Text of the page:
“Parenting is a journey that is filled with many highs and lows. The ‘firsts’ always leave stark memories. The first time the baby slept through the night, the first time he crawled, the first time he said ‘Mama!’ But like everything in life, the joy in this journey ebbs and flows. And it’s in those unusually difficult moments that a random act of kindness can impact your life in unexpected ways.
It was a cold February morning in 2013 when I felt the NEED to prepare for impending Valentine’s Day for my husband and new baby boy. I’ve always been one of those that celebrate ‘everything,’ which meant this first holiday since our son’s birth had to be very special. Asher was 6 weeks old and up until that point, the only places I had taken him myself was on neighborhood walks. My husband had been on paternity leave for a few weeks, which is why all the driving around had been his problem. This was truly unchartered territory!
Driving down to Target, my little Asher was peacefully sleeping, which gave me the confidence I was doing the right thing. After finding a parking spot, I dragged out Asher’s stroller from the trunk of my car, pulled it open, and then lugged out his car seat. Snapping it in securely, I heaved a sigh of relief for not having activated my postpartum carpal tunnel wrist pain. It felt liberating to be able to do this myself! I walked in and was ecstatic to be back at my happy place.
Once inside, I happily browsed through aisles for decorations, a present for my husband, and then an adorable outfit for Asher. I felt elated to have my baby cooperate with our very first excursion together! As a treat to myself, I decided to pick up a few dresses to try on and head to the changing room. It was mid-outfit trials that little baby Asher woke up. I guess he was startled to be in an unfamiliar place so he immediately started crying. Generally, a calm baby who only ever whimpered complaints, these cries sounded more serious and kept escalating. I honestly froze. As a young first-time mom myself, I didn’t know what to do. I took him out of his stroller, tried to hush him, rock him… all to no avail. I know I must’ve looked panicked and I remember being very close to tears.
That’s when I heard an old woman speak out in her southern drawl, ‘Oh honey! Calm your nervous hands and give him to me!’ I wasn’t sure what to say, so just followed the lady’s cues. She managed to hush Asher down by singing a sweet tune, which allowed me time to get a milk bottle ready for him. As he settled back to have his milk, this lovely woman went on to say many comforting and encouraging words to me. One of the most profound things she said to me was, ‘It’s a child’s job to cry and it’s our job to figure out why! Soon you’ll understand all his cues and know better than him when he is upset!’ Boy, did she hit the nail on its head!
This episode left two kinds of impact on me: an in-the-moment effect and a long run one. There in the changing rooms of Target, I learned my first lesson in parenting. My palpitating heart settled down with the cries of my son this afternoon but it also settled the fear of being unable to handle my baby in public. The confidence I developed in my own mothering since then has had me not just traveling within the United States but also internationally with my son and eventually, my daughter. Hospital visits, grocery runs, school trips – everything came with its own set of problems that I knew I could handle. As we began our ex-pat journey, mommy-and-me excursions became a part of our daily routine and yes, bigger tantrums happened! But that woman’s kindness in that moment helped establish belief in myself and my children that allowed us to spend many special moments and make memories together over the years!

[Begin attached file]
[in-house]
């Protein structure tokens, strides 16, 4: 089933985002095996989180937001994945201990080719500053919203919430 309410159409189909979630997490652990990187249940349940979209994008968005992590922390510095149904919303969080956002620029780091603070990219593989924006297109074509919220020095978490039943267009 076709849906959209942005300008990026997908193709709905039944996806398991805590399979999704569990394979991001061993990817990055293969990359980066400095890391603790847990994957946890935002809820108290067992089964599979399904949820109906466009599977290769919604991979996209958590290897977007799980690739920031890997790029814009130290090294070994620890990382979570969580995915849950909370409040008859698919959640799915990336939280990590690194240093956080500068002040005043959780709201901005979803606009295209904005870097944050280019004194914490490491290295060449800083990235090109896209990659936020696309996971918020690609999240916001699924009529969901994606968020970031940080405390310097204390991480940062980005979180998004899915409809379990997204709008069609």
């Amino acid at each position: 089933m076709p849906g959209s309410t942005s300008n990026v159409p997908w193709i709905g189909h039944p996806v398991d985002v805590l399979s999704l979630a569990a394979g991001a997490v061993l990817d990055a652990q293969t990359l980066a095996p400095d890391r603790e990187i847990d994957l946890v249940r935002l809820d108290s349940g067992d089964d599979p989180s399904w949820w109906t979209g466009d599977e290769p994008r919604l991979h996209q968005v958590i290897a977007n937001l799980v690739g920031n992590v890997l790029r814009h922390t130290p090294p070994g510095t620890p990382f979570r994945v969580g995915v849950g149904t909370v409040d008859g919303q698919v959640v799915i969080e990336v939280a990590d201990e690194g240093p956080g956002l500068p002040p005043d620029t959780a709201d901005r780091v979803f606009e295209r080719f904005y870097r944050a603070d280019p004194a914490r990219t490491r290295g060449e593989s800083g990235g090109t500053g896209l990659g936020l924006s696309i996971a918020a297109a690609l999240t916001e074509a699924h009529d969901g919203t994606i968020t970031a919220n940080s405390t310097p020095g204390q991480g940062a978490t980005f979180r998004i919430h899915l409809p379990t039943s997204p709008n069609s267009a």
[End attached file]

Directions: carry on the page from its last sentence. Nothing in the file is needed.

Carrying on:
There was a bigger lesson I learned in the long run; I learned early on that every mother needs words of praises from friends and/or strangers. This woman in the aisles of Target could’ve just walked on as she saw me struggling with my wailing baby but she didn’t. She had no reason to be nice to me or help beyond basic human decency. I haven’t forgotten how it felt to receive that assistance when I was struggling and feeling like a hot mess. I hope to make other’s day by practicing the same every day and focus on the inherent goodness in people. To be mindful of the desire to be KIND every day is very easy once you make the promise to yourself. Since then, I’ve begun my motherhood blog that talks about our ex-pat life, and kindness has been a running theme on it.
We have all heard the saying ‘it takes a village to raise a child’. Well, we all have a role in that village! You could easily make a new other’s day by validating her feelings of being overwhelmed and telling her it gets better. Be that woman, that stops and lets you know, ‘I see you, I care!’ The sort that will stop and tell a fumbling, nervous mother she’s doing a great job! Hold the door open when you see a mom pushing a stroller through, pick the toy up instead of judging how messy someone’s kid is, offer to help if you hear a baby having a breakdown mid-air, and so on. It’s that easy to be the silver lining in someone’s stormy cloud.”
This story was submitted to Love What Matters by Faiza Ali from Dubai, United Arab Emirates. You can follow their journey on Instagram and their blog. Do you have a similar experience? We’d like to hear your important journey. Submit your own story here. Be sure to subscribe to our free email newsletter for our best stories, and YouTube for our best videos.
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